KKR and the Italian government have signed a Memorandum of Understanding (MoU), which could see the Italian state take up to a 20 percent stake in Telecom Italia's (TIM) landline grid assets.
The MoU was signed towards the end of last week, with KKR in exclusive discussions with debt-ridden TIM over the acquisition of NetCo, a venture made up of TIM's fixed domestic access grid and submarine cable unit Sparkle.
TIM has been trying to spin off its grid assets since 2021, while US investment fund KKR has held a long-term interest in the assets.
KKR submitted a non-binding offer to buy Telecom Italia's (TIM) fixed network assets, with the bid valuing these assets at €20 billion ($21.84bn) earlier this year.
Another offer was reportedly submitted in June by KKR, this time in the region of €23 billion ($25.1bn), which prompted the two parties to open negotiations.
Reuters reports that KKR has until September to make a binding offer on TIM's grid assets.
The publication notes that Italian infrastructure fund F2I is also set to invest in NetCo, so that the combined stake in Italian hands could reach around 30 percent, a source with knowledge of the matter said.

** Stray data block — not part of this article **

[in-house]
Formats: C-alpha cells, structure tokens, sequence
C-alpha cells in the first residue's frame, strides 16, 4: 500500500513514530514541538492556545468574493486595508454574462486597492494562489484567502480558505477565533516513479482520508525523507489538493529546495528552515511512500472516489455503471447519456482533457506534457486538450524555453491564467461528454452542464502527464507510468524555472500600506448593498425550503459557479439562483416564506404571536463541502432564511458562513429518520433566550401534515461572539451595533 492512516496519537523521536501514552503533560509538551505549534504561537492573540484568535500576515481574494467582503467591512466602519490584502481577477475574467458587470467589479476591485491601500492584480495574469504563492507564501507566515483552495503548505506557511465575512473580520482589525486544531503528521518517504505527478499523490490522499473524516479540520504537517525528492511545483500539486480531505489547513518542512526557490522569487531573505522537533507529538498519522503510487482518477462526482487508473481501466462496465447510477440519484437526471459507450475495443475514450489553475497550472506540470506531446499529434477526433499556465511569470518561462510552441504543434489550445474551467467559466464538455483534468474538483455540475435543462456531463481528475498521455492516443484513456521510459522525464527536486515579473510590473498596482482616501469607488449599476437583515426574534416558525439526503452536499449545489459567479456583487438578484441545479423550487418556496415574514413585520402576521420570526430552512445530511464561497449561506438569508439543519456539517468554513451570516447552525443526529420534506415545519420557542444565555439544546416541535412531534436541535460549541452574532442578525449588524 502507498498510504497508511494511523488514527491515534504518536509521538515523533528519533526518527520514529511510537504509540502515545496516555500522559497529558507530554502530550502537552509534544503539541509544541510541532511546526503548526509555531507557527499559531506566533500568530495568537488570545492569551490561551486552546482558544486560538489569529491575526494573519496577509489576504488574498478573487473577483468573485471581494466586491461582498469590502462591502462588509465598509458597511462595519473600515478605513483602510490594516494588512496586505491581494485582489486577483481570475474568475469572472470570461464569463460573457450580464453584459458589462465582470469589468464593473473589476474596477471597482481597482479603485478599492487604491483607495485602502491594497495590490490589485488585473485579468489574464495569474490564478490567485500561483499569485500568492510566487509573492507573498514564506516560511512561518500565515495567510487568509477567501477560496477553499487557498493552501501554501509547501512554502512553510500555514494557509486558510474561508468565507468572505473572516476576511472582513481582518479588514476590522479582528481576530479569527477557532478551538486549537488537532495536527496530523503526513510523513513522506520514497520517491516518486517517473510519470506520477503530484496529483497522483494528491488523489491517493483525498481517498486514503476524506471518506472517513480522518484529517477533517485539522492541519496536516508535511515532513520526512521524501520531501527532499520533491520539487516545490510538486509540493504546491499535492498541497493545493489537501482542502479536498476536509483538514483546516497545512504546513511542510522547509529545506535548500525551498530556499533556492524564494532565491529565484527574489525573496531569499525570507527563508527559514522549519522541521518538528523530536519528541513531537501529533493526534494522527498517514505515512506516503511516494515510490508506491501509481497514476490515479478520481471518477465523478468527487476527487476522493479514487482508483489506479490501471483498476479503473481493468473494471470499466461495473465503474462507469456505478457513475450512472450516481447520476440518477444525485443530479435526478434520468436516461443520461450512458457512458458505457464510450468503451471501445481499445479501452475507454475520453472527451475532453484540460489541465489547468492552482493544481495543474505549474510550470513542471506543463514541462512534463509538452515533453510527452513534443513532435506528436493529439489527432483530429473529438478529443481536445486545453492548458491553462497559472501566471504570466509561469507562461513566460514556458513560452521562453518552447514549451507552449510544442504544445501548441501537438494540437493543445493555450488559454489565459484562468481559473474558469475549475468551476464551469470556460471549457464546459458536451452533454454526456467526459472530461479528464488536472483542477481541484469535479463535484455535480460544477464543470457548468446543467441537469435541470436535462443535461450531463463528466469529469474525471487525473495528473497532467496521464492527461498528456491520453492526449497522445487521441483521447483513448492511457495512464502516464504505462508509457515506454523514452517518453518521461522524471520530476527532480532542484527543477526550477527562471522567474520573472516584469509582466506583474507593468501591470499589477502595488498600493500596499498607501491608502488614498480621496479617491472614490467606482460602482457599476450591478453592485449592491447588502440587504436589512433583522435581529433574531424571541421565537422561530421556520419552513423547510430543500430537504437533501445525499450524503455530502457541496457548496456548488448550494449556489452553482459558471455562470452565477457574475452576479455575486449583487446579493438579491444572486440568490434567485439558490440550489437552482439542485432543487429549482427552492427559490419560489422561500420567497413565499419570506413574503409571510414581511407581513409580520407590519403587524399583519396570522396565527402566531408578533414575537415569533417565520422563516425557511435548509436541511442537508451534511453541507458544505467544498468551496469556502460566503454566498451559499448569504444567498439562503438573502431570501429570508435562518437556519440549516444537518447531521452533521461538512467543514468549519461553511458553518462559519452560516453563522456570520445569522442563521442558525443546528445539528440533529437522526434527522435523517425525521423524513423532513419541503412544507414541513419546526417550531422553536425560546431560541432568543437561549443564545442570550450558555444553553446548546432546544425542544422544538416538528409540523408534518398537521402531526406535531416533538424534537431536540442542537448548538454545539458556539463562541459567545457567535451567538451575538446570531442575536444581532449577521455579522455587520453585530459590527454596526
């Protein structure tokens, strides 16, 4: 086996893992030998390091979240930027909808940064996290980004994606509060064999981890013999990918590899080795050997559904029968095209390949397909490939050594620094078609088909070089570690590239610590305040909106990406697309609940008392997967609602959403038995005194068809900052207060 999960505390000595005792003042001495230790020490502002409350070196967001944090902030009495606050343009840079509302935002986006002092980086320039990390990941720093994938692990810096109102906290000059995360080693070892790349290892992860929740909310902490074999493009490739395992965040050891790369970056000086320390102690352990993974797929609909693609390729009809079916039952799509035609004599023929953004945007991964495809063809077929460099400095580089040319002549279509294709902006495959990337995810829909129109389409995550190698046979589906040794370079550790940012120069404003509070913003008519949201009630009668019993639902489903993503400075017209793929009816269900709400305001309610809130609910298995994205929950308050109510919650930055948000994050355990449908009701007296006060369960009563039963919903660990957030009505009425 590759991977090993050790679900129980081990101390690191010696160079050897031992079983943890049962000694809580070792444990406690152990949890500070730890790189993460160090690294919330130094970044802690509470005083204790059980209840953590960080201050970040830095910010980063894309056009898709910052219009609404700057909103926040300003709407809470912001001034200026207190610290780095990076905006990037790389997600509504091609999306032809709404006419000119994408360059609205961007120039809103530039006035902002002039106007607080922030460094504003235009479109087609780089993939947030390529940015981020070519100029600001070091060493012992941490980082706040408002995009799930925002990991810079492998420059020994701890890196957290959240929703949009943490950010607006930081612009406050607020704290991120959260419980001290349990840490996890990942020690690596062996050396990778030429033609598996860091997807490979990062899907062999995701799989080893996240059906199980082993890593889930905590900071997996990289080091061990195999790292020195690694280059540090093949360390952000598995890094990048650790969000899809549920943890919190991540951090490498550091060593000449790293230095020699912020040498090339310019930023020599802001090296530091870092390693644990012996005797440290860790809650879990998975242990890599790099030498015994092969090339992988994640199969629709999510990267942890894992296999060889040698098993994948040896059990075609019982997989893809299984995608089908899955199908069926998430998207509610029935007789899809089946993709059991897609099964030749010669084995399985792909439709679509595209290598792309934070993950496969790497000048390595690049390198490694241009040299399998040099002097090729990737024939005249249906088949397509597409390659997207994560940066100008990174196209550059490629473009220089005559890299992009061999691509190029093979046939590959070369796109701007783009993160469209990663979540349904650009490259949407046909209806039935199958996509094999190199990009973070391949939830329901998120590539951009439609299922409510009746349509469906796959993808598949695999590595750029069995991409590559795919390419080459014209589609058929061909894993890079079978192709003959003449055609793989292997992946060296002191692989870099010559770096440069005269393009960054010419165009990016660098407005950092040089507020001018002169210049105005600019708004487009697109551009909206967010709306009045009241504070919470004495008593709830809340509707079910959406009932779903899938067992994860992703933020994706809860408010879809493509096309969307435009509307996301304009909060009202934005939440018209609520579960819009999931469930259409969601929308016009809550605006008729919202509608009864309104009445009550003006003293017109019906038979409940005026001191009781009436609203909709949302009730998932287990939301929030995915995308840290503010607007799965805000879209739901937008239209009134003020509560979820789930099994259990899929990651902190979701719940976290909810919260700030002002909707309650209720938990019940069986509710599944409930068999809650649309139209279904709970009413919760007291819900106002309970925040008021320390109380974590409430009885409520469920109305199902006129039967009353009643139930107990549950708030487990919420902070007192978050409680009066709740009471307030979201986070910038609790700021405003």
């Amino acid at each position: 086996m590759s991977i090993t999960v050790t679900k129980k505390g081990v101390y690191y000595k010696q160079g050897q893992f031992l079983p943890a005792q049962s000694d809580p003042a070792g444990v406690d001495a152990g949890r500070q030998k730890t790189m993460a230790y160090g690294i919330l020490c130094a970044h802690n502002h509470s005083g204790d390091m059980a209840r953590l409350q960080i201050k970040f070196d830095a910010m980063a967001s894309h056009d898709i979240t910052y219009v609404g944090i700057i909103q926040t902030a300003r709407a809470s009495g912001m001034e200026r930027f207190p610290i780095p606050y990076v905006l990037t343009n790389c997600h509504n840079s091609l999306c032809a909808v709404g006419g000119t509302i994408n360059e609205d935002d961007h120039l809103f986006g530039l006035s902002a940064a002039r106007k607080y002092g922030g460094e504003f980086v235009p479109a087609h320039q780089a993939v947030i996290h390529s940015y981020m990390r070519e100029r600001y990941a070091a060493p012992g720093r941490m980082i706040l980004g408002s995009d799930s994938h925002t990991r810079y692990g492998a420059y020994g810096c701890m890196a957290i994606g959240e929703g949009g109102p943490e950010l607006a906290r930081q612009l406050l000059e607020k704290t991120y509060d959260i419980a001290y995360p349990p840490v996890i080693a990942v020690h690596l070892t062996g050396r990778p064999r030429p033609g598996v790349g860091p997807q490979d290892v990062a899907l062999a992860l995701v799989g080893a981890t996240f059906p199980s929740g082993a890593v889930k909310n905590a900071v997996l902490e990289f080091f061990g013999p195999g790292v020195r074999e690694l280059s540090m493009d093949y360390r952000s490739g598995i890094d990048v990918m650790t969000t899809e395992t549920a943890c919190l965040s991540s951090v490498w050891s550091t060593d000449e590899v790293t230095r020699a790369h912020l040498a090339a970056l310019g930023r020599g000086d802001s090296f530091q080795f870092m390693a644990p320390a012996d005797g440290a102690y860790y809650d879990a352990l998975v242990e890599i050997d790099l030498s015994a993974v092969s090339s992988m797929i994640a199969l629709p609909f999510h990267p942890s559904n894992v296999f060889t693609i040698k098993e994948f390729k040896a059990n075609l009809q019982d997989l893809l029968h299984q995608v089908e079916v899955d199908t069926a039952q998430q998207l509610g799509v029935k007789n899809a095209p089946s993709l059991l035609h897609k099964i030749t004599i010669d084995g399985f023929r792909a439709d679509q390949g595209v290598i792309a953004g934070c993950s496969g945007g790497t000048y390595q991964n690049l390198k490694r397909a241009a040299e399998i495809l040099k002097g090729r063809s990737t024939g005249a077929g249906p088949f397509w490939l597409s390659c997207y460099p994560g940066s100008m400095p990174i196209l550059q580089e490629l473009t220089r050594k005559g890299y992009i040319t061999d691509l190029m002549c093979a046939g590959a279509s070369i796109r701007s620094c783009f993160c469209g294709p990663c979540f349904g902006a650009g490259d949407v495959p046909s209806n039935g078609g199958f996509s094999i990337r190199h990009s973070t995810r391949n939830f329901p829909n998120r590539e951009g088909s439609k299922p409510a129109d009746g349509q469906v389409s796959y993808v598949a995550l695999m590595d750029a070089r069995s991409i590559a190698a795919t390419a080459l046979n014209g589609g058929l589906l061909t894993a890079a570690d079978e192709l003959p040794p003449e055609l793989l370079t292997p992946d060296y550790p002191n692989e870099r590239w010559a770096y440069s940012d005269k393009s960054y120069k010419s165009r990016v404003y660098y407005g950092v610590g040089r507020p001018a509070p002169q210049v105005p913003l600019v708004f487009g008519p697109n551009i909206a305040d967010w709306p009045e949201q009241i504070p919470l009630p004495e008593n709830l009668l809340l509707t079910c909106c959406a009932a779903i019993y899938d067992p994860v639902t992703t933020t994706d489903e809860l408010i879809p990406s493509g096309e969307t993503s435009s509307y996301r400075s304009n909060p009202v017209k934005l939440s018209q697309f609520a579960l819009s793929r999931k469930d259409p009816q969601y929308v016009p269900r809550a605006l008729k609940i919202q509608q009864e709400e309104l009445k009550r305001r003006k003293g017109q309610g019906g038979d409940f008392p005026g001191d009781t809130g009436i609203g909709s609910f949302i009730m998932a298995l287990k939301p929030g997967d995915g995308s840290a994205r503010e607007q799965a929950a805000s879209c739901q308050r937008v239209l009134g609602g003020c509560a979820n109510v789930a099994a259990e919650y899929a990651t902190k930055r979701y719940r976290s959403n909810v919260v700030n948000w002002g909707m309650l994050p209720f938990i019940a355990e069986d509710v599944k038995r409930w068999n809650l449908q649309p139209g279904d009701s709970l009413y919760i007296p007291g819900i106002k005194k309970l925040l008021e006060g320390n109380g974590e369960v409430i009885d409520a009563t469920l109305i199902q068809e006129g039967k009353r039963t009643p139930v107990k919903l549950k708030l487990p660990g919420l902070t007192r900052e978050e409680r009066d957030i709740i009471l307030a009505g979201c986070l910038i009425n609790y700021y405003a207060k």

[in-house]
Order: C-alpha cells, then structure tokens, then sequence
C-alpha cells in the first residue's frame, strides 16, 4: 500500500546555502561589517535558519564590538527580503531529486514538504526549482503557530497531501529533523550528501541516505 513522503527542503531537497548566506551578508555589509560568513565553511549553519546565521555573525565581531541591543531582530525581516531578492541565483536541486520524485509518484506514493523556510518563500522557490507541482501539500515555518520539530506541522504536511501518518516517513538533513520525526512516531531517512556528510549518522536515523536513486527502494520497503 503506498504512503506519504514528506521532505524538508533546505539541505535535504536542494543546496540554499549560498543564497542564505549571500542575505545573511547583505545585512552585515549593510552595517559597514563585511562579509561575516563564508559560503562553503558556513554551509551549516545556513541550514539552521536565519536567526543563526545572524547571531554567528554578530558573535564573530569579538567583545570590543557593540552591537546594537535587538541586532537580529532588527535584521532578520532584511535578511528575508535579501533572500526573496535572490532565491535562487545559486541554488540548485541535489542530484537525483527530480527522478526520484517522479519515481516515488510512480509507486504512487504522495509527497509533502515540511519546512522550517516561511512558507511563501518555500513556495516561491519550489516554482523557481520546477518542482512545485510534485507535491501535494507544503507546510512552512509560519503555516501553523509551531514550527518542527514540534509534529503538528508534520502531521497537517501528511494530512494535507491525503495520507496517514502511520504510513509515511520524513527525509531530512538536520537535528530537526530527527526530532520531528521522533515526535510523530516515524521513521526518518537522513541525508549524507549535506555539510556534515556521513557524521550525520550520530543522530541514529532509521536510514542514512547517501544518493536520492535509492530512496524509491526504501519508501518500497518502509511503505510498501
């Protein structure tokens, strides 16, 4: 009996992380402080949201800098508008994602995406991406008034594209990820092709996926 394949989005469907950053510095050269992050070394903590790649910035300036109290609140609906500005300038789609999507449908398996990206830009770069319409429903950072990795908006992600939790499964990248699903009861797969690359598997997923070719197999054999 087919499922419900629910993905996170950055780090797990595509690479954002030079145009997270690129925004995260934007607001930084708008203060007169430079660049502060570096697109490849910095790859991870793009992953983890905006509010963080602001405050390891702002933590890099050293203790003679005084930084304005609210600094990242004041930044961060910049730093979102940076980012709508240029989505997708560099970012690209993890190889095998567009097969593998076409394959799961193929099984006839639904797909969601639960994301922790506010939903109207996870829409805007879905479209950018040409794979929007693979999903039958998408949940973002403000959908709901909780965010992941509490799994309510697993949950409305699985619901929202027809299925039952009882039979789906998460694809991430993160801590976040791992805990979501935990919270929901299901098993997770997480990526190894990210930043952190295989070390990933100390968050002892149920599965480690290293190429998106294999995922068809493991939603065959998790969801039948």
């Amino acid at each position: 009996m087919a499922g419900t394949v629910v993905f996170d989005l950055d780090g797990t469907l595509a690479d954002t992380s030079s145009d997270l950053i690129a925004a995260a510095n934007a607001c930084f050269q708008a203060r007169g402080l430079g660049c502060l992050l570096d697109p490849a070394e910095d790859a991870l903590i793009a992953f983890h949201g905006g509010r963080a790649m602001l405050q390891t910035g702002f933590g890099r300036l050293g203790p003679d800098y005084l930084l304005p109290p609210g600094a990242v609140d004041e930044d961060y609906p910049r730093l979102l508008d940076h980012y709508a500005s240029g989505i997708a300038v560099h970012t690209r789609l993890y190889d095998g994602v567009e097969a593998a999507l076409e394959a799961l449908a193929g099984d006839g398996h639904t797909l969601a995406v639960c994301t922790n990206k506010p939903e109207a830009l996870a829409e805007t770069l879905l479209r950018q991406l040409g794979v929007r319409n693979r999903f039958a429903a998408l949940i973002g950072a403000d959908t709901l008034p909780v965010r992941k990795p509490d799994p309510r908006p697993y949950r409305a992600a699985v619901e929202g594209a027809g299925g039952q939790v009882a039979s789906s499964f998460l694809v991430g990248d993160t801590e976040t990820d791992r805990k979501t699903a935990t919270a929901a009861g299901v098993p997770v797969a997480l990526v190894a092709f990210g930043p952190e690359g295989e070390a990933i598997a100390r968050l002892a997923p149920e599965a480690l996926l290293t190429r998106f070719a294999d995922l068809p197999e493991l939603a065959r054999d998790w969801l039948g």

TIM's network is Italy's main telecommunications infrastructure, however, the company has been crippled with debt in the last few years, and is currently in net debt of €26 billion ($28.6bn).
French company Vivendi, which is another significant investor in TIM with a stake of close to 24 percent, could provide an additional hurdle to the deal's completion as it notes that the deal undervalues the assets.
Vivendi argues that the valuation of TIM's network grid is closer to €30 billion ($32.75bn).
KKR has previously been keen to work with Italian Prime Minister Giorgia Meloni's government to secure a deal for TIM's fixed network. Meloni's political party has considered bringing the company under state control.
Meanwhile, Italian state lender Cassa Depositi e Prestiti (CDP) had been hopeful of merging TIM with state-backed rival OpenFiber.